Infatuated with the swirling pace of life, William Glackens never lost touch with his roots as an artist-reporter. A journalist’s passion for vividly documenting firsthand experience marks his contribution to American art.

“William Glackens” at Nova Southeastern University’s (NSU) Museum of Art | Fort Lauderdale is the first comprehensive survey of this artist in more than 40 years. Long overdue, this exhibit was organized in partnership with the Parrish Art Museum in Water Mill, N.Y. and the Barnes Foundation in Philadelphia, where it will also travel. The exhibition features more than 85 paintings and works on paper, covering the artist’s career from mid-1890s to late 1930s.

William Glackens (1870-1938) has been represented in many group exhibitions of American art in the early 20th century presented in museums across the country and in France. Many highlighted the artist’s role as a member of The Eight, a group led by Robert Henri, an influential teacher and painter who encouraged American artists to portray subjects from daily life.

Besides Glackens and Henri, artists of The Eight were Arthur B. Davies, Ernest Lawson, Maurice Prendergast, George Luks, Everett Shinn, and John Sloan. Exhibiting together in 1908 in New York City, they made history, especially when this show traveled to other cities. Henri chose these artists to exhibit with him to protest short-sighted policies of the National Academy of Design, then New York’s most important presenter of art exhibits. The Eight’s enthusiastically received challenge to the status quo for American artists helped allow forward-thinking artists to exhibit and sell their work.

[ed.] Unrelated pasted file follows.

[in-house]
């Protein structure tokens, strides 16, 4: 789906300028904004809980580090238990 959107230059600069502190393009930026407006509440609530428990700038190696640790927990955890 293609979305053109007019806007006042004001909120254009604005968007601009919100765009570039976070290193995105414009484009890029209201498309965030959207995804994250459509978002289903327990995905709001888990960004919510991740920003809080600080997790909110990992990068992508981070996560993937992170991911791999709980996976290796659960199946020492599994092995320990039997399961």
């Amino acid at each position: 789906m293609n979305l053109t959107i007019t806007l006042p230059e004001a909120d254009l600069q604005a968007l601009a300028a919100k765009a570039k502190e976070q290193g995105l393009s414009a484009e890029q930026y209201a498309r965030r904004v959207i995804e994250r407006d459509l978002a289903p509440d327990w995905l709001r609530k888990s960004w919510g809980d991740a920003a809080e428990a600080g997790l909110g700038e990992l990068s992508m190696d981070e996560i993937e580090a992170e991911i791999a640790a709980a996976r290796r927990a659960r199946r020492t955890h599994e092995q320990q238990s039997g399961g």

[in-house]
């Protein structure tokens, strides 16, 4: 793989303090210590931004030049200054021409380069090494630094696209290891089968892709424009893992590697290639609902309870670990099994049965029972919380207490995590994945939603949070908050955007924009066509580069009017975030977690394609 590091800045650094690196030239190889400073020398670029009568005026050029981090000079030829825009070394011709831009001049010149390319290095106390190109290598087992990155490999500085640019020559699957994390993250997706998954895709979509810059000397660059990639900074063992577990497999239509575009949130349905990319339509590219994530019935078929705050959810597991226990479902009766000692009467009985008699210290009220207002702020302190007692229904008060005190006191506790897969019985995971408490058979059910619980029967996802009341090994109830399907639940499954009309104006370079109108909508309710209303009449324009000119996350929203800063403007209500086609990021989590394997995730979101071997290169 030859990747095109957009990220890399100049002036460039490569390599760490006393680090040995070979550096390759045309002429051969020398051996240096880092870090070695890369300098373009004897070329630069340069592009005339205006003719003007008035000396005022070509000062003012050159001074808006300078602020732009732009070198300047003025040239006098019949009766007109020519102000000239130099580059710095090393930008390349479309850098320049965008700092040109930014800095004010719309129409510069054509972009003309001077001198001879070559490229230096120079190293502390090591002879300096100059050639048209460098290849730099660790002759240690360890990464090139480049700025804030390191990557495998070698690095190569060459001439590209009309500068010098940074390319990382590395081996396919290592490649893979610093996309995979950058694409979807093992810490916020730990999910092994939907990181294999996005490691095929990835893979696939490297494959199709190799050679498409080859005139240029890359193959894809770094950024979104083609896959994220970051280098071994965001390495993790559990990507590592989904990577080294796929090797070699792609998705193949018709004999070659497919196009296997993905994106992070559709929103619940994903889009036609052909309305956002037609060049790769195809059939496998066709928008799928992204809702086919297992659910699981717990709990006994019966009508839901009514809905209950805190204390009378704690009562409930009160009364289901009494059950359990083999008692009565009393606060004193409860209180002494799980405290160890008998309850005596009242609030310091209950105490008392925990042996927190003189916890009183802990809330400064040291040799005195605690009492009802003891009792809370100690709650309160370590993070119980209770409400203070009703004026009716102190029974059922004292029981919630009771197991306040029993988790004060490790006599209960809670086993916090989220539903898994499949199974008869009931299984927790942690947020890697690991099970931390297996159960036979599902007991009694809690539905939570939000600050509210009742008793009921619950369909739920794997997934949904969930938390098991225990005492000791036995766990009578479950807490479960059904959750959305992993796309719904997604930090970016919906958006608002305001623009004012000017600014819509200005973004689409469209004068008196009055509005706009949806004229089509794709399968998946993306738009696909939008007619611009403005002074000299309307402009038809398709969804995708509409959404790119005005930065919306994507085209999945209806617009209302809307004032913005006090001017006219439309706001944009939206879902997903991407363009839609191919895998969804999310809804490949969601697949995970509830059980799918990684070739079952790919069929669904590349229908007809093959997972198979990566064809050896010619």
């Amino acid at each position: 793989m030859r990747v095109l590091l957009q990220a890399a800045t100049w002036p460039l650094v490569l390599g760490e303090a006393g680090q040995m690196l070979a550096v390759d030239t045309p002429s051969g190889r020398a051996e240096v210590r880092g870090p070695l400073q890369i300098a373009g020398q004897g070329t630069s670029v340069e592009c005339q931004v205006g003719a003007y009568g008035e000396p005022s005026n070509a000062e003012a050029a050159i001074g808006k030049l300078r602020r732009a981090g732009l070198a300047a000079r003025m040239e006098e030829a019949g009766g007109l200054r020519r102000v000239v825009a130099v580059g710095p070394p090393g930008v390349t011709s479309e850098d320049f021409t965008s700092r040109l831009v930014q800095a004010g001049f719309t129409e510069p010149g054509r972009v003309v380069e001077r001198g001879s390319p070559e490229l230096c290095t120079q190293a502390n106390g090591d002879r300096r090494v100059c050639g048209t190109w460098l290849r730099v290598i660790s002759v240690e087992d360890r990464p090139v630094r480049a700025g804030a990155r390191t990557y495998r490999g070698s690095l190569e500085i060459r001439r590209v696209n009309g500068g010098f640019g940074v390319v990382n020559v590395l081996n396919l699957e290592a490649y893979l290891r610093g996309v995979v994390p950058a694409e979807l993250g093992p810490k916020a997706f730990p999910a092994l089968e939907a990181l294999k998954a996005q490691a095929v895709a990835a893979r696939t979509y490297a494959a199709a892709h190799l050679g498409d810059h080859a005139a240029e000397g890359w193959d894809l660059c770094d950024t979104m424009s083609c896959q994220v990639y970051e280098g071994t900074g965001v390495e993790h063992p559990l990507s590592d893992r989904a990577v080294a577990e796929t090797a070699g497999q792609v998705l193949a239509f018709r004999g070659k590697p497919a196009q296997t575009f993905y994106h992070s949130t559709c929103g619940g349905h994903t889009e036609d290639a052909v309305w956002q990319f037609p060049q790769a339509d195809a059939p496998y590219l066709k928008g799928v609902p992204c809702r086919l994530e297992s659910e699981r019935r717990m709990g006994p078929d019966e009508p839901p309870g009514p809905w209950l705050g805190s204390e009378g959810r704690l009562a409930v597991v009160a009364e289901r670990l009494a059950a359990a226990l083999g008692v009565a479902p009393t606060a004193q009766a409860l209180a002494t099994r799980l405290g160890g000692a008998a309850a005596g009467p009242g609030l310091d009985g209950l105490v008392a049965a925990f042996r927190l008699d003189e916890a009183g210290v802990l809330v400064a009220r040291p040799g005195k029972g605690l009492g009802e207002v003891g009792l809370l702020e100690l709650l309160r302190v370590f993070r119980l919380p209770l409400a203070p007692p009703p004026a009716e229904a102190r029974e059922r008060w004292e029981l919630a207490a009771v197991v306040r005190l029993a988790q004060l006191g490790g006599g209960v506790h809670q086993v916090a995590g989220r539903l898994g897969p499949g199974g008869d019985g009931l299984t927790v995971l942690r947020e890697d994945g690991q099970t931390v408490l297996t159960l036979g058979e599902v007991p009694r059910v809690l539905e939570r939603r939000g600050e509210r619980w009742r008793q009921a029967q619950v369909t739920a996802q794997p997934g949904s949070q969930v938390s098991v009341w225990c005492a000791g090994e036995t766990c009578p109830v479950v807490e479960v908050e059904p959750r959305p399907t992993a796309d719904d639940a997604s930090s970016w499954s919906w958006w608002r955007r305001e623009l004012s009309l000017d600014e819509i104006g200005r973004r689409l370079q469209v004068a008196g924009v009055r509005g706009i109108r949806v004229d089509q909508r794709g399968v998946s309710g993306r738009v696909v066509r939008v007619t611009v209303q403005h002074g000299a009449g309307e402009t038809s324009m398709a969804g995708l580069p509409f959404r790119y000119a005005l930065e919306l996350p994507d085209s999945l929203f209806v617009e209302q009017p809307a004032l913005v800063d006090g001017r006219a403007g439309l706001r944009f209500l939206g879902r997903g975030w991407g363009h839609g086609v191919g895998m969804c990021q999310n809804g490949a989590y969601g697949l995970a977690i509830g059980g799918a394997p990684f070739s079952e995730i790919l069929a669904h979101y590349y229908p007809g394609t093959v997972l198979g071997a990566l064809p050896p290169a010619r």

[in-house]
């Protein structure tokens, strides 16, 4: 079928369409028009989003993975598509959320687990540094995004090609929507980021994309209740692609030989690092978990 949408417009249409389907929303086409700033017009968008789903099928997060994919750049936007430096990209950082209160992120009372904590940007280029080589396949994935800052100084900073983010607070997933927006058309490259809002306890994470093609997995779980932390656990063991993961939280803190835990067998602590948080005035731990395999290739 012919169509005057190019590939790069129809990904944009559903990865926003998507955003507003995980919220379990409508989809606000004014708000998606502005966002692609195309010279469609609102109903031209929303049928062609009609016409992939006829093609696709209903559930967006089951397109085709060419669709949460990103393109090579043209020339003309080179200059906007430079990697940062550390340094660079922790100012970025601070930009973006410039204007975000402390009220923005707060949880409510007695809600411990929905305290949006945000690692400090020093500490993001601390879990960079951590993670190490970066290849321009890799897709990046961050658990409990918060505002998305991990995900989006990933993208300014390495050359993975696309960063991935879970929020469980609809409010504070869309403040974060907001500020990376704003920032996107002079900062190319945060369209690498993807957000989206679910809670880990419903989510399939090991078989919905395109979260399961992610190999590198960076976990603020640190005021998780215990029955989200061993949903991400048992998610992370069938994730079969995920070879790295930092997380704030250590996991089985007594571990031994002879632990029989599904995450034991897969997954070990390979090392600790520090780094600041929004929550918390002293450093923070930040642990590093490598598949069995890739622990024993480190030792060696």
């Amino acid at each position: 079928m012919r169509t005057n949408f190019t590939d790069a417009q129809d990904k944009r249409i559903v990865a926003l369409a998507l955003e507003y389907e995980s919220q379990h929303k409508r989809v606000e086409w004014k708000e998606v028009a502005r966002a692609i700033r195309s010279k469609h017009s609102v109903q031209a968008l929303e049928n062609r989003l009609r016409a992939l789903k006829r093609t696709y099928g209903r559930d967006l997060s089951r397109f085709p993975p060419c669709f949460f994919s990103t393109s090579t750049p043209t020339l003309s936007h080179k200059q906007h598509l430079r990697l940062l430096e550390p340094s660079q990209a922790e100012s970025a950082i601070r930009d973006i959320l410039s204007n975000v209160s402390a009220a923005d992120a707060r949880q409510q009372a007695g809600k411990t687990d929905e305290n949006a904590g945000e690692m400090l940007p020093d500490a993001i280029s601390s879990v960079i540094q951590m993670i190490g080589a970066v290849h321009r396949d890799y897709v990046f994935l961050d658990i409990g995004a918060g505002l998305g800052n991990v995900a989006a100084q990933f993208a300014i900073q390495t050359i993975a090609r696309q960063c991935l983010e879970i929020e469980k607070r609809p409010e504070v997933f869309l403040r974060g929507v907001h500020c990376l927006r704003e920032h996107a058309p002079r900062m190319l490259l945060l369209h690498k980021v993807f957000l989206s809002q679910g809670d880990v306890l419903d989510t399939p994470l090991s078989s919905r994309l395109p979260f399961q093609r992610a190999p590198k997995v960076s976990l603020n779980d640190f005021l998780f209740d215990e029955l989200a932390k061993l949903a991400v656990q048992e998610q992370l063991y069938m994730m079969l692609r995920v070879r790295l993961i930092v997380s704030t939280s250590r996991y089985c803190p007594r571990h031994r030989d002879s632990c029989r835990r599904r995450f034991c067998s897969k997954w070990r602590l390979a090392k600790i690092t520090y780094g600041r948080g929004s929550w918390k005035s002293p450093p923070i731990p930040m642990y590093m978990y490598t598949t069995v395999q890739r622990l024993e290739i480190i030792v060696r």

Although Glackens often championed other progressive American artists, more recently he himself has not received the focused museum attention one might expect.

The current insightful, expertly organized exhibition provides a welcome opportunity to appraise anew the talents of Glackens, an avowed Francophile who was influenced by Renoir as well as other French masters, including Manet, Bonnard and Matisse. Thanks to his wide travels in Europe, he learned from iconic artists Velázquez and Hals. Well aware of modernist advances in France, he traveled to Paris in 1912 on a trip to buy art for Philadelphia collector Albert C. Barnes, a longtime friend. There he purchased works by Cézanne, Picasso, Renoir and others, which became the core of the legendary Barnes collection.     

How Glackens, over the course of his career, transformed himself from artist-reporter for newspapers and magazines into a so-called “Renoirino,” as a critic dubbed him in 1917, is the engaging narrative explored here. “This exhibition takes a much-needed look at the artist’s estimable career and reveals him as a modern artist of ambition and spirit,” explains independent curator and art historian Avis Berman.

Early Experience as Artist-Reporter

Especially intriguing from the 1890s are drawings he produced when hired by McClure’s magazine to illustrate coverage of the Spanish-American War, which erupted in April 1898 after the American battleship Maine mysteriously exploded in Havana harbor. Glackens was one of hundreds of writers, photographers, and artists sent to Cuba by American newspapers and magazines to cover this story. Glackens, like many on assignment, sailed with American troops from Tampa to Cuba.